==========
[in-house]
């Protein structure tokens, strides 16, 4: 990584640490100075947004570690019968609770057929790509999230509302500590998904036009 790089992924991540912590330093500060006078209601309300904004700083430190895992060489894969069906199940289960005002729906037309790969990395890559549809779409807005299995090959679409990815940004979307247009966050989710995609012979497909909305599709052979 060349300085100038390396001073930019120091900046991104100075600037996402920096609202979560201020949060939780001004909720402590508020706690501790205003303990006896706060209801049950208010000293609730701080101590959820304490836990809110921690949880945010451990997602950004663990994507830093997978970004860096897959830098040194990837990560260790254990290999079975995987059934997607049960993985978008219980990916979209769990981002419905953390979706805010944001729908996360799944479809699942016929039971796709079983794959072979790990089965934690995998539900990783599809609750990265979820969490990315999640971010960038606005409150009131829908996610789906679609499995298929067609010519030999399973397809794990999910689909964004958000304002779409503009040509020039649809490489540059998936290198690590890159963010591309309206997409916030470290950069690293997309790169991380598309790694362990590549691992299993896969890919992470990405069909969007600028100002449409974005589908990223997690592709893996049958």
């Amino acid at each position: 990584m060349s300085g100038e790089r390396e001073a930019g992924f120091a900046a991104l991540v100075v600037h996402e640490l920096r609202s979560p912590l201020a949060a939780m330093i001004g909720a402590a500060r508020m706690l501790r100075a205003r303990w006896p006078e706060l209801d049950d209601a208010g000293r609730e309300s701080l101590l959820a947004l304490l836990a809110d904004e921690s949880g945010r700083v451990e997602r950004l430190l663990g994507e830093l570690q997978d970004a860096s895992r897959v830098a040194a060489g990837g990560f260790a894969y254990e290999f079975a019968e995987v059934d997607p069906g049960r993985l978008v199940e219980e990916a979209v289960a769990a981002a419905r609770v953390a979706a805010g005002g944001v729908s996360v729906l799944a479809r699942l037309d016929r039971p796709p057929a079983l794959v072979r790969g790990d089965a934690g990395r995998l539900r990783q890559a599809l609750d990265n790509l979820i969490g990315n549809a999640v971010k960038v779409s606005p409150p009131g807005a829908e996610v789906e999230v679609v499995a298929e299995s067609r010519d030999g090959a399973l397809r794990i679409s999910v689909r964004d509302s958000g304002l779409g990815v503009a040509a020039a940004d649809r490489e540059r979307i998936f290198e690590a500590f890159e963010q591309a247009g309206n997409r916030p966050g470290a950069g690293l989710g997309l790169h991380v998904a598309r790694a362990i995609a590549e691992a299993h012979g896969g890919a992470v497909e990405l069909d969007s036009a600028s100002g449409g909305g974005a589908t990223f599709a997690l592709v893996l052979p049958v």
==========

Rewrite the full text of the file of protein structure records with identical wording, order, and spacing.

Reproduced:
[in-house]
């Protein structure tokens, strides 16, 4: 990584640490100075947004570690019968609770057929790509999230509302500590998904036009 790089992924991540912590330093500060006078209601309300904004700083430190895992060489894969069906199940289960005002729906037309790969990395890559549809779409807005299995090959679409990815940004979307247009966050989710995609012979497909909305599709052979 060349300085100038390396001073930019120091900046991104100075600037996402920096609202979560201020949060939780001004909720402590508020706690501790205003303990006896706060209801049950208010000293609730701080101590959820304490836990809110921690949880945010451990997602950004663990994507830093997978970004860096897959830098040194990837990560260790254990290999079975995987059934997607049960993985978008219980990916979209769990981002419905953390979706805010944001729908996360799944479809699942016929039971796709079983794959072979790990089965934690995998539900990783599809609750990265979820969490990315999640971010960038606005409150009131829908996610789906679609499995298929067609010519030999399973397809794990999910689909964004958000304002779409503009040509020039649809490489540059998936290198690590890159963010591309309206997409916030470290950069690293997309790169991380598309790694362990590549691992299993896969890919992470990405069909969007600028100002449409974005589908990223997690592709893996049958």
């Amino acid at each position: 990584m060349s300085g100038e790089r390396e001073a930019g992924f120091a900046a991104l991540v100075v600037h996402e640490l920096r609202s979560p912590l201020a949060a939780m330093i001004g909720a402590a500060r508020m706690l501790r100075a205003r303990w006896p006078e706060l209801d049950d209601a208010g000293r609730e309300s701080l101590l959820a947004l304490l836990a809110d904004e921690s949880g945010r700083v451990e997602r950004l430190l663990g994507e830093l570690q997978d970004a860096s895992r897959v830098a040194a060489g990837g990560f260790a894969y254990e290999f079975a019968e995987v059934d997607p069906g049960r993985l978008v199940e219980e990916a979209v289960a769990a981002a419905r609770v953390a979706a805010g005002g944001v729908s996360v729906l799944a479809r699942l037309d016929r039971p796709p057929a079983l794959v072979r790969g790990d089965a934690g990395r995998l539900r990783q890559a599809l609750d990265n790509l979820i969490g990315n549809a999640v971010k960038v779409s606005p409150p009131g807005a829908e996610v789906e999230v679609v499995a298929e299995s067609r010519d030999g090959a399973l397809r794990i679409s999910v689909r964004d509302s958000g304002l779409g990815v503009a040509a020039a940004d649809r490489e540059r979307i998936f290198e690590a500590f890159e963010q591309a247009g309206n997409r916030p966050g470290a950069g690293l989710g997309l790169h991380v998904a598309r790694a362990i995609a590549e691992a299993h012979g896969g890919a992470v497909e990405l069909d969007s036009a600028s100002g449409g909305g974005a589908t990223f599709a997690l592709v893996l052979p049958v």